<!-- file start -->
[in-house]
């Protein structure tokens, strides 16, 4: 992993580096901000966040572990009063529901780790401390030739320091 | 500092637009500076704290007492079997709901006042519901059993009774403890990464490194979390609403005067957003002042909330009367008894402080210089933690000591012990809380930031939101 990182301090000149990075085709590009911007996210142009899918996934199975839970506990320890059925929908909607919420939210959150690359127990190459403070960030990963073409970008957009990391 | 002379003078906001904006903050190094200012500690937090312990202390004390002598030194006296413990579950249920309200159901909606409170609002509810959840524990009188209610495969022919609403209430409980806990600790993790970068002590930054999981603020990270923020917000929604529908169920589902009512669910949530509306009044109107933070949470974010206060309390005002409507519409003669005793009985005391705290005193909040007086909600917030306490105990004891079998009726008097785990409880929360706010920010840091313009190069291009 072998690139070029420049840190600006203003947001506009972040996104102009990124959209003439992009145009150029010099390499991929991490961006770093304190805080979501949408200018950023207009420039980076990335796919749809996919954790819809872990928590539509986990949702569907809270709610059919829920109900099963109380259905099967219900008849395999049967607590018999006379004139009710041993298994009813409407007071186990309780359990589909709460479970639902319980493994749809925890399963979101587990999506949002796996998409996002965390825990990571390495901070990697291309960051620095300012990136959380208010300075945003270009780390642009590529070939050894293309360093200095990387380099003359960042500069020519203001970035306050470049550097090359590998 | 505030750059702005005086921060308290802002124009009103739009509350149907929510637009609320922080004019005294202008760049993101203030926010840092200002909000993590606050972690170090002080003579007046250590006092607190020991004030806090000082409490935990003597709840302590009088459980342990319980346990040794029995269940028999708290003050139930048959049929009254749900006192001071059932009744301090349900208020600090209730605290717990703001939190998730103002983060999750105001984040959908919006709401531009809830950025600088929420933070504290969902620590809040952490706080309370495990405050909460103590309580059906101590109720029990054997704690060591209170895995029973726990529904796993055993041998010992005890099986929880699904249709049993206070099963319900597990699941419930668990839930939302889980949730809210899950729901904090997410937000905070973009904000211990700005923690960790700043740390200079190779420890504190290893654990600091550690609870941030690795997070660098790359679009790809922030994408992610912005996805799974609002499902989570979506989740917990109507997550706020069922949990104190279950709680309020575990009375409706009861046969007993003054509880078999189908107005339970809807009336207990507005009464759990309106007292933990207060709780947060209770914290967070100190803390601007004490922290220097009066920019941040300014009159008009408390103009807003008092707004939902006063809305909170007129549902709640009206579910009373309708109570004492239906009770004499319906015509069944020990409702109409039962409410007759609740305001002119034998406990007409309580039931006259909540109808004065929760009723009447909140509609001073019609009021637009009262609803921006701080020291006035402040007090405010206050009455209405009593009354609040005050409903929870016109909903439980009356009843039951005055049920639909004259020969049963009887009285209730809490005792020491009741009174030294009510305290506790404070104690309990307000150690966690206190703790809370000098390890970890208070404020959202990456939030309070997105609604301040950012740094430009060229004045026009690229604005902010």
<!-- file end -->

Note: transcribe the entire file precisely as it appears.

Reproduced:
[in-house]
């Protein structure tokens, strides 16, 4: 992993580096901000966040572990009063529901780790401390030739320091 | 500092637009500076704290007492079997709901006042519901059993009774403890990464490194979390609403005067957003002042909330009367008894402080210089933690000591012990809380930031939101 990182301090000149990075085709590009911007996210142009899918996934199975839970506990320890059925929908909607919420939210959150690359127990190459403070960030990963073409970008957009990391 | 002379003078906001904006903050190094200012500690937090312990202390004390002598030194006296413990579950249920309200159901909606409170609002509810959840524990009188209610495969022919609403209430409980806990600790993790970068002590930054999981603020990270923020917000929604529908169920589902009512669910949530509306009044109107933070949470974010206060309390005002409507519409003669005793009985005391705290005193909040007086909600917030306490105990004891079998009726008097785990409880929360706010920010840091313009190069291009 072998690139070029420049840190600006203003947001506009972040996104102009990124959209003439992009145009150029010099390499991929991490961006770093304190805080979501949408200018950023207009420039980076990335796919749809996919954790819809872990928590539509986990949702569907809270709610059919829920109900099963109380259905099967219900008849395999049967607590018999006379004139009710041993298994009813409407007071186990309780359990589909709460479970639902319980493994749809925890399963979101587990999506949002796996998409996002965390825990990571390495901070990697291309960051620095300012990136959380208010300075945003270009780390642009590529070939050894293309360093200095990387380099003359960042500069020519203001970035306050470049550097090359590998 | 505030750059702005005086921060308290802002124009009103739009509350149907929510637009609320922080004019005294202008760049993101203030926010840092200002909000993590606050972690170090002080003579007046250590006092607190020991004030806090000082409490935990003597709840302590009088459980342990319980346990040794029995269940028999708290003050139930048959049929009254749900006192001071059932009744301090349900208020600090209730605290717990703001939190998730103002983060999750105001984040959908919006709401531009809830950025600088929420933070504290969902620590809040952490706080309370495990405050909460103590309580059906101590109720029990054997704690060591209170895995029973726990529904796993055993041998010992005890099986929880699904249709049993206070099963319900597990699941419930668990839930939302889980949730809210899950729901904090997410937000905070973009904000211990700005923690960790700043740390200079190779420890504190290893654990600091550690609870941030690795997070660098790359679009790809922030994408992610912005996805799974609002499902989570979506989740917990109507997550706020069922949990104190279950709680309020575990009375409706009861046969007993003054509880078999189908107005339970809807009336207990507005009464759990309106007292933990207060709780947060209770914290967070100190803390601007004490922290220097009066920019941040300014009159008009408390103009807003008092707004939902006063809305909170007129549902709640009206579910009373309708109570004492239906009770004499319906015509069944020990409702109409039962409410007759609740305001002119034998406990007409309580039931006259909540109808004065929760009723009447909140509609001073019609009021637009009262609803921006701080020291006035402040007090405010206050009455209405009593009354609040005050409903929870016109909903439980009356009843039951005055049920639909004259020969049963009887009285209730809490005792020491009741009174030294009510305290506790404070104690309990307000150690966690206190703790809370000098390890970890208070404020959202990456939030309070997105609604301040950012740094430009060229004045026009690229604005902010």